FT: An overclad design also creates an opportunity for an interstitial cavity between the new and existing facade, which can go many directions in terms of performance gains.
TJOA: Exactly. From the start, we had the idea of creating a unitized Trombe wall that would allow the envelope to “breathe” by changing with temperature and regulate the interior environment. Traditionally, Trombe walls are used to passively heat, however New York is cooling load dominant, so we set out to develop a way for the system to adjust with the seasons. As we sketched through ideas of how to increase airflow in the building, it became clear that the facade was going to have to move with the changing temperatures. From here we began experimenting with different tilting geometries to maximize sun shading in the summer and solar gain in the winter.
FT: So how does the unit actually move in response to New York’s Climate Zone 4 requirements?
TJOA: After a number of geometric studies, we found that a hinged frame allowed for the greatest variance: 24 degrees from vertical. By attaching a spring at the top of the unit and a bimetal (nitinol) cable at the bottom, the frame could tilt slowly, passively, and in response to the ambient temperature of the interstitial cavity.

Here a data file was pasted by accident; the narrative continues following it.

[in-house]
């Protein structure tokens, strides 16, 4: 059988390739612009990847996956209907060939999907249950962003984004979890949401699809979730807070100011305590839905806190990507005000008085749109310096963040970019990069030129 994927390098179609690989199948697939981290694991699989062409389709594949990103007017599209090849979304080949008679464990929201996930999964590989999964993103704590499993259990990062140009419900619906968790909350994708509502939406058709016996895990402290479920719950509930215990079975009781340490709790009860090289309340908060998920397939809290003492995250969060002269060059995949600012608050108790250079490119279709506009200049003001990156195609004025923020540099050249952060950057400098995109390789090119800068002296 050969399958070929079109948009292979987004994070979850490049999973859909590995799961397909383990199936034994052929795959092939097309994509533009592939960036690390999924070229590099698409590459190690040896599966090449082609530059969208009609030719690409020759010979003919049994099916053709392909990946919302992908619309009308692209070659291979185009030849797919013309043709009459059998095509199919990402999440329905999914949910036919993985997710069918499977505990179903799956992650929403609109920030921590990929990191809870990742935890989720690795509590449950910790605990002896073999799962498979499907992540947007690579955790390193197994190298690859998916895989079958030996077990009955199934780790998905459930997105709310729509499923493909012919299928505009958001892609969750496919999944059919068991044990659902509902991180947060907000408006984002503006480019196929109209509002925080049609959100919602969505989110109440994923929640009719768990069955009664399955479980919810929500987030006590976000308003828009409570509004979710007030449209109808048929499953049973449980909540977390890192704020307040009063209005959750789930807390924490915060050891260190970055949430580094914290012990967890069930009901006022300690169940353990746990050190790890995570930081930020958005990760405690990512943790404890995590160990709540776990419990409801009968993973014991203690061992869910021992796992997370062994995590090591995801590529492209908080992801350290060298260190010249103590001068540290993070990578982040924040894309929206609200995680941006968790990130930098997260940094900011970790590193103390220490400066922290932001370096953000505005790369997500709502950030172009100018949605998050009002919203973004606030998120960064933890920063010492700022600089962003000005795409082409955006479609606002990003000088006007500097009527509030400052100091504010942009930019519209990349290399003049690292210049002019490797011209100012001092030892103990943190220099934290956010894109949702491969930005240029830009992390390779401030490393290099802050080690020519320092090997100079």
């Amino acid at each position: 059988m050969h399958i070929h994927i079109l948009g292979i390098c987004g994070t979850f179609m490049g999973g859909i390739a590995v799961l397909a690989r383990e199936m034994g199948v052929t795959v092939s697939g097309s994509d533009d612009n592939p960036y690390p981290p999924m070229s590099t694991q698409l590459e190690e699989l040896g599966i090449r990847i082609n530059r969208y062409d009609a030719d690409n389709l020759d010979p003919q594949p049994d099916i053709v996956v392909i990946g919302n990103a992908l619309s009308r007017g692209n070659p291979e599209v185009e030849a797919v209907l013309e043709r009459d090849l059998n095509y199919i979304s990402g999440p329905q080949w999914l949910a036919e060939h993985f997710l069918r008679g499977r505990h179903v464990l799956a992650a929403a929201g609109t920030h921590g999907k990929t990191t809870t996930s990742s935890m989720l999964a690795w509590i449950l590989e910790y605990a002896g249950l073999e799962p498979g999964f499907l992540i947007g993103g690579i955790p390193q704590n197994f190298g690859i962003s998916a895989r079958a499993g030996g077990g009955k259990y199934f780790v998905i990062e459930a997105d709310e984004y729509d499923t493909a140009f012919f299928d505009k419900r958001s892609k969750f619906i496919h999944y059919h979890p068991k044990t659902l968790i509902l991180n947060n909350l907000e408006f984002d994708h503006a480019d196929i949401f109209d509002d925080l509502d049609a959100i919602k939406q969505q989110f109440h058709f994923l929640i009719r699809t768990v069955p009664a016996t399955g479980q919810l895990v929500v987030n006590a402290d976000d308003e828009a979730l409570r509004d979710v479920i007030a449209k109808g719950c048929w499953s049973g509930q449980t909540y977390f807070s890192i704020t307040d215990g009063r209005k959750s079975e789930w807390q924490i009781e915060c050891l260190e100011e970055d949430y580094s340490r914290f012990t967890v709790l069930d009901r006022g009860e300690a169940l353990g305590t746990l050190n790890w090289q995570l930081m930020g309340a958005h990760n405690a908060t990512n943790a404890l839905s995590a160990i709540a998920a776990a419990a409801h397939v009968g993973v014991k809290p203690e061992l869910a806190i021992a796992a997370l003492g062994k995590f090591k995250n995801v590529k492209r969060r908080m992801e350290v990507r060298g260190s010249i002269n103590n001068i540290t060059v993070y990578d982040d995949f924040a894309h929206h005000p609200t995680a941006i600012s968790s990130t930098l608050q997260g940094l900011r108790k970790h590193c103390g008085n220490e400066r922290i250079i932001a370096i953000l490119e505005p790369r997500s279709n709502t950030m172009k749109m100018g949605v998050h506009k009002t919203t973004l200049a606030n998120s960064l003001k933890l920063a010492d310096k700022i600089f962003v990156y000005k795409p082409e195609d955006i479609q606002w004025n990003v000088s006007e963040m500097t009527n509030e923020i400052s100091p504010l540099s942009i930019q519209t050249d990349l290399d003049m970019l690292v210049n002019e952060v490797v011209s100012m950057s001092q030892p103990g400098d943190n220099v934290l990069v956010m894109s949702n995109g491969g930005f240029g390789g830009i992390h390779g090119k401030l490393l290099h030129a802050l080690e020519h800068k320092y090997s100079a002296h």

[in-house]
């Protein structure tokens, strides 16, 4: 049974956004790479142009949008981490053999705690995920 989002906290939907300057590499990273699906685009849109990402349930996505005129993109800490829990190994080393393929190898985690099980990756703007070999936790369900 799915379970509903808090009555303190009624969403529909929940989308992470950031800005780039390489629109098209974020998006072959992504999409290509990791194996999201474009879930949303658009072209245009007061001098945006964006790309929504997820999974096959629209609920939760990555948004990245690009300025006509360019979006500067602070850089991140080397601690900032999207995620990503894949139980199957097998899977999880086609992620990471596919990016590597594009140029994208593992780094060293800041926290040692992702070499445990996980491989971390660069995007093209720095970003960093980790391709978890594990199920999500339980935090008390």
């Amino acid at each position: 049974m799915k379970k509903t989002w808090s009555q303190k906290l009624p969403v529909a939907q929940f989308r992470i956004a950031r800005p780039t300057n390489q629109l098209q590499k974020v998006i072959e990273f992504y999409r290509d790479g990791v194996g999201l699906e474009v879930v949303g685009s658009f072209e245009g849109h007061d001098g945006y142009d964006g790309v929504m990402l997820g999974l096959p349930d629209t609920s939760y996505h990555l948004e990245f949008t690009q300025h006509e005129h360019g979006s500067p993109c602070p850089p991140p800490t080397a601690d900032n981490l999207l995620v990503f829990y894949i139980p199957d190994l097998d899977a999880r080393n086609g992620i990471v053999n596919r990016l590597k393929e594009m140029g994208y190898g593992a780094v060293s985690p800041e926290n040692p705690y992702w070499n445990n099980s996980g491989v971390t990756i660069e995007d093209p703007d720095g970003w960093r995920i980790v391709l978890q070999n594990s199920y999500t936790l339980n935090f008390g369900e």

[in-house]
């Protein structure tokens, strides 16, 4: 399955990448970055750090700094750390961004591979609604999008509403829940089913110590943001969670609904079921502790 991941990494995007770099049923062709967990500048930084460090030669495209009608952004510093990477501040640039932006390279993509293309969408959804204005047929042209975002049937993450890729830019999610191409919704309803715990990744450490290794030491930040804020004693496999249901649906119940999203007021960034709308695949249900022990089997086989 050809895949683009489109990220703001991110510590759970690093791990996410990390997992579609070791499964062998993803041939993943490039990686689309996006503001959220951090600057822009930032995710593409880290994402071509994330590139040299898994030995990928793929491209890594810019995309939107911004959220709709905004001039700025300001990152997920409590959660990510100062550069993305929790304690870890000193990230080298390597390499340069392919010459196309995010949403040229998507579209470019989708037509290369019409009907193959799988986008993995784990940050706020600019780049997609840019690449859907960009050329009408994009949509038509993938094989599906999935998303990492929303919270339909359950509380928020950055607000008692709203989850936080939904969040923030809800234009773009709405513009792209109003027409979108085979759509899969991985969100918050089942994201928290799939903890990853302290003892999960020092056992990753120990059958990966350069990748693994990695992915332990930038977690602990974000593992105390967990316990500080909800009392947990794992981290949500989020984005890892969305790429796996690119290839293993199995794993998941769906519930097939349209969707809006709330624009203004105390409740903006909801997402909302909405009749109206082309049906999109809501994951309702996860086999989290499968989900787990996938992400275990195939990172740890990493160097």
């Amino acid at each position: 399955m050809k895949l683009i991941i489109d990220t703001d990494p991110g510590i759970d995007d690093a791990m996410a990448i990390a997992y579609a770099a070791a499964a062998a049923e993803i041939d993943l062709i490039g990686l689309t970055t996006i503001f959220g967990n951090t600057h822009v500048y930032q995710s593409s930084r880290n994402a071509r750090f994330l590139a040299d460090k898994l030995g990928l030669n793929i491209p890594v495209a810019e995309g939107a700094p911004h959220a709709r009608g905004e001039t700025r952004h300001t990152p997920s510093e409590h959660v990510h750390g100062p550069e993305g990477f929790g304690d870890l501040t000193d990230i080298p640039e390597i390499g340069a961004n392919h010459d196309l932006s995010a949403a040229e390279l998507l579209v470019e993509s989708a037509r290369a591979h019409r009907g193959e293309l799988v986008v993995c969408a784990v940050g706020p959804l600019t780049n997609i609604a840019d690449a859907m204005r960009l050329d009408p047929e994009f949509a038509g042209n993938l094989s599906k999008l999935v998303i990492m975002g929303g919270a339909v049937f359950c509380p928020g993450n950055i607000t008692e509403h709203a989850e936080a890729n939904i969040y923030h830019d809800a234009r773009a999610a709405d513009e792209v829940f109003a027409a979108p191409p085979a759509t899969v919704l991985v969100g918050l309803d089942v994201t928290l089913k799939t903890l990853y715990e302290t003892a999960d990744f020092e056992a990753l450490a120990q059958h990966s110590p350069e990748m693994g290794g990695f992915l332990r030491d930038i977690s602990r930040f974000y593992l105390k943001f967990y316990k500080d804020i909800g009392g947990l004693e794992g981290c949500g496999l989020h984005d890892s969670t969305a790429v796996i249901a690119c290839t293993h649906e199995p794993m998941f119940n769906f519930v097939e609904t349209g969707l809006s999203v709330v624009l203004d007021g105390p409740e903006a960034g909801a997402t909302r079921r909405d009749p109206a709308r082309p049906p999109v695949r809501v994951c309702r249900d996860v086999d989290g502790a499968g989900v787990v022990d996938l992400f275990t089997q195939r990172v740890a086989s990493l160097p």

FT: Which leads us to one of the system’s most important contributions to the energy efficiency prerequisite: air intake.
TJOA: The ability to circulate fresh, preconditioned air throughout the building without the dependency on traditional air conditioning and mechanical equipment is Thermalswitch’s largest performance contribution. By utilizing the kinetic action to create isolated convention currents, the envelope is able to draw air passively through the facade and cool building occupants. We understand that this might be a utopian view, so this passive airflow could be assisted by pressurizing the building. In the summer, the building would be positively pressurized so that the cooler air within its core would be drawn out through the facade, creating a cool draft and using the core as a geothermal trunk. In the winter, pressurization would be reversed so that fresh air is heated in the double-skin cavity and pulled in through trickle vents at each floor.
FT: Material-wise, how do you accommodate the movement of the frame?
AW: We chose ETFE, a flourine based polymer, as the cladding material for a number of reasons. In a single ply membrane application, it gives us the freedom to explore a moving system without greatly affecting the overall light transmittance into the building. All our geometric explorations were coupled with daylighting studies to verify this. Even in the most shaded condition, for example, the daylight factor does not fall below minimum code requirements. In the end, it was the ETFE’s relative elasticity that dictated the frame’s maximum tilt.